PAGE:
Michael Gove: Brexit 'consensus' needed after general election
The government needs to seek the "maximum possible consensus" on Brexit in the light of the general election result, Michael Gove says.
The new environment secretary, a leading figure in the campaign to leave the EU, said the referendum result should be "honoured in the right way".
The Tories no longer have a Commons majority with EU negotiations set to begin next week.
There have been calls for a cross-party commission to seek agreement.
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In the Daily Telegraph, Former Conservative leader William Hague said a "change of style and substance" was now needed, suggesting a commission, also including business leaders and trade unions, to find areas of agreement.
Scottish First Minister Nicola Sturgeon has also called for a cross-party approach, and Labour's Yvette Cooper said a commission was needed to avoid Brexit being "caught up in the inevitable Hung Parliament political rows".
Theresa May set out the government's strategy last year and started the clock on the UK's final departure from the EU in March.
Downing Street has said there will be no changes to this approach, despite the Tories looking like they will have to rely on the Democratic Unionist Party - which backs Brexit but has specific demands including close trade with the EU - to stay in power.
Mr Gove noted that most votes at the election had been cast for either the Conservatives or Labour, who both support leaving the EU and ending freedom of movement, but added: "It is important to recognise we were not returned with a majority."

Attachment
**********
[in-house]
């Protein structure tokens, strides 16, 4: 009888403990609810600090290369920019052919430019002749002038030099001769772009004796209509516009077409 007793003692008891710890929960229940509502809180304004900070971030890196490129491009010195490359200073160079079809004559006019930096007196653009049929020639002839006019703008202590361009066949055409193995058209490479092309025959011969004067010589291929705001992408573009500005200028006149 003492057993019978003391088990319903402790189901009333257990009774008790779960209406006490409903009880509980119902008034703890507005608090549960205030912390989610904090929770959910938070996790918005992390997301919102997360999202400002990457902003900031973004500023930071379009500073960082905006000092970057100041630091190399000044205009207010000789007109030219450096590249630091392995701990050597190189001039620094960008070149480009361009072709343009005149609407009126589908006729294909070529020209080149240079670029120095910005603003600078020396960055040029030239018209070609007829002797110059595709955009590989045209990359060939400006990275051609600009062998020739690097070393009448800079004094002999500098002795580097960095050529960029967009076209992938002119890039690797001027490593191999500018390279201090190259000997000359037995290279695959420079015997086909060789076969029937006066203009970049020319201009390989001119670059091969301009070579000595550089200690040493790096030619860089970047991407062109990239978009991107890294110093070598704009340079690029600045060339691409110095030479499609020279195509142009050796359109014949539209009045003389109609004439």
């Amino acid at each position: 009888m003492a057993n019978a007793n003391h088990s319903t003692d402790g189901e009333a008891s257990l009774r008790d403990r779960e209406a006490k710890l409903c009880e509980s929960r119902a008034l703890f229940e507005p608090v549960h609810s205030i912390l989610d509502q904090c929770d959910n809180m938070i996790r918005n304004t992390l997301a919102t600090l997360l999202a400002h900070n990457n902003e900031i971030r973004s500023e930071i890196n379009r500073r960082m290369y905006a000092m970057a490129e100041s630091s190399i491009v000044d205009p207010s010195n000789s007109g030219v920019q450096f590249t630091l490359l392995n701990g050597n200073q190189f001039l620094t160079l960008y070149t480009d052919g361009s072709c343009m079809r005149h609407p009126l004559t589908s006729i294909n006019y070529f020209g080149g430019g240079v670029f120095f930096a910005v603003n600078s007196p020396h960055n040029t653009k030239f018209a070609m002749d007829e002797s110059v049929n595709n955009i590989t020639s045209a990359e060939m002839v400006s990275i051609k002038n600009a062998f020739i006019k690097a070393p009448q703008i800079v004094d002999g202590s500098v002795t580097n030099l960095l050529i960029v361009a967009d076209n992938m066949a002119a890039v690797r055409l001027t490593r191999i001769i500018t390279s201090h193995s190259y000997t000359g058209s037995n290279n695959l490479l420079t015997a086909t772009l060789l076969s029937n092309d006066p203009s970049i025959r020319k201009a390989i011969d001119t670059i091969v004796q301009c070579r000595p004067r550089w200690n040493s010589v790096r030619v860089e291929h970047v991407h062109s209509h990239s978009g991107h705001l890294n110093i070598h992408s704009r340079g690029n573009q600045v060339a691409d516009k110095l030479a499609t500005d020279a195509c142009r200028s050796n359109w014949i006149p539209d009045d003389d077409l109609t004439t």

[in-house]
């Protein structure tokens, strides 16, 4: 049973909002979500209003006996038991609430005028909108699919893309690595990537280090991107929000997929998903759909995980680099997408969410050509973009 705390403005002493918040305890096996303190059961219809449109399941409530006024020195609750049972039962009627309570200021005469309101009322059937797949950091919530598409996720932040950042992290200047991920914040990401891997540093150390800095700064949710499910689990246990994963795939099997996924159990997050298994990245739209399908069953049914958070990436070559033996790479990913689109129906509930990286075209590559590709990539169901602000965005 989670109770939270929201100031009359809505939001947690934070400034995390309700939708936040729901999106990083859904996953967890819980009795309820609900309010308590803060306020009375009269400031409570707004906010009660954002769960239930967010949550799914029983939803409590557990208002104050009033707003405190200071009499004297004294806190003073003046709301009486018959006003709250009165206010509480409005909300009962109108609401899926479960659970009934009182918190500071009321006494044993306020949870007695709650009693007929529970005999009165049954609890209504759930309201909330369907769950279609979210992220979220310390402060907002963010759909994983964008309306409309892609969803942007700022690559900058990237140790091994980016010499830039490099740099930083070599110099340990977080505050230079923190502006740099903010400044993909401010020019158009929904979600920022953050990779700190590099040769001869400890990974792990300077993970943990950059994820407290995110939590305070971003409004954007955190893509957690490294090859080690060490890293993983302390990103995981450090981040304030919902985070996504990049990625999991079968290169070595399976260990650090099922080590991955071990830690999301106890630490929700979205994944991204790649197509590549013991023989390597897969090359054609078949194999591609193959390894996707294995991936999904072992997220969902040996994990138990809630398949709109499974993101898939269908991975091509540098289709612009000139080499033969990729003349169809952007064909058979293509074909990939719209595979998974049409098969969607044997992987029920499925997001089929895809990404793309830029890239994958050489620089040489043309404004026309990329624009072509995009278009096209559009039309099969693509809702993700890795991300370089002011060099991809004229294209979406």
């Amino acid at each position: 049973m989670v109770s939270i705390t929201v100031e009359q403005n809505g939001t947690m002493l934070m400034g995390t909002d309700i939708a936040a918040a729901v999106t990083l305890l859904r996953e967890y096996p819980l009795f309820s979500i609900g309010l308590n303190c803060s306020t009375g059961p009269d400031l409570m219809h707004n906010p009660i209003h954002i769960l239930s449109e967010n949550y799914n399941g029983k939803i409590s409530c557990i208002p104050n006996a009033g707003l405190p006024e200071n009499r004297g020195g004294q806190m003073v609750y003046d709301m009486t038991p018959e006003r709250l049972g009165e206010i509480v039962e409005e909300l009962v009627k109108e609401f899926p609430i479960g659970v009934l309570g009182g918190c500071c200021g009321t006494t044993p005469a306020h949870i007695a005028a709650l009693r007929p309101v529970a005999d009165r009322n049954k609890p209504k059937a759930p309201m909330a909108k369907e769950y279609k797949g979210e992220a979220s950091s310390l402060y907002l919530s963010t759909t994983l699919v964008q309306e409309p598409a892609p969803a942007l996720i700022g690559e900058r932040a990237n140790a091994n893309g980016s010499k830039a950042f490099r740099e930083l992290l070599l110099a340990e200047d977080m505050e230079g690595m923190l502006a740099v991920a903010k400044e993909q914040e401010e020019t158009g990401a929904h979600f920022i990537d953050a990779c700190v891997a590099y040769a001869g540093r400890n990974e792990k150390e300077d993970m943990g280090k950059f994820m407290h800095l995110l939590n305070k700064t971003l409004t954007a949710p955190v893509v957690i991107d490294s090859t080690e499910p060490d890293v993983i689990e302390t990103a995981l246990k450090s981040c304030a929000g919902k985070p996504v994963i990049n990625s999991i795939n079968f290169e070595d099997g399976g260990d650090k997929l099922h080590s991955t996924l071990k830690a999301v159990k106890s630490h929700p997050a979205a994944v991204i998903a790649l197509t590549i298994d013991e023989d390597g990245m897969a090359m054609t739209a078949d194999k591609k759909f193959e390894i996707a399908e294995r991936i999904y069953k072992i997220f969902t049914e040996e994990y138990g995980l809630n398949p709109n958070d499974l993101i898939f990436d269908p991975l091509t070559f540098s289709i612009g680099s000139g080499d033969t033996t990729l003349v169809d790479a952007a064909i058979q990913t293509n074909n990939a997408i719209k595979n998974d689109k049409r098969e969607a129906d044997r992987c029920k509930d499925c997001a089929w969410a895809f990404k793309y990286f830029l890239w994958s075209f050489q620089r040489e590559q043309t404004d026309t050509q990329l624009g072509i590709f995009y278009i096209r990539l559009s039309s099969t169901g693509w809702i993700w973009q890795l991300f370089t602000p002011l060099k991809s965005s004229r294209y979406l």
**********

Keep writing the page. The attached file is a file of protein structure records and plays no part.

The government should "proceed with the maximum possible consensus", he told BBC Radio 4's Today programme, and "make sure that Remainers' concerns are part of our conversation".
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Following reports of talks between some Remain-backing Conservative and Labour MPs, he rejected a "softening" of the government's approach, but said there were a "significant number of questions as we leave about the shape that we want our country to take".
But he played down Lord Hague's suggestion of a commission - "this idea is very much his copyright", he added.
Another ex-Tory leader, Iain Duncan Smith, dismissed suggestions of a change in the Conservatives' approach as "made-up nonsense".
He told the BBC the DUP had supported the government's strategy before the general election and "the vast majority of the Conservative Party believes this is a settled issue".
Aside from Brexit, it has also been reported that the DUP's opposition to some austerity measures could trigger a rethink in the government's economic strategy.
Asked about this, Mr Gove said ministers had to "reflect on what the election result told us about the way that people want to see the economy managed in the future".
He said there was a need to ensure public spending was kept at a sustainable level but stressed that "we also need to take account of legitimate public concerns about ensuring that we properly fund public services in the future".
The former education secretary, who clashed with Mrs May when both were ministers and was then sacked by her when she arrived in Downing Street, declared himself a "huge fan" of the PM.
He also rejected criticism of his environmental credentials by some campaigners, saying he had spoken in 2006 in favour of a bill making it easier to fight climate change and attributing his later voting record to having been following the whip in government.
"My own approach has always been to argue for strong action to deal with man-made climate change," he added.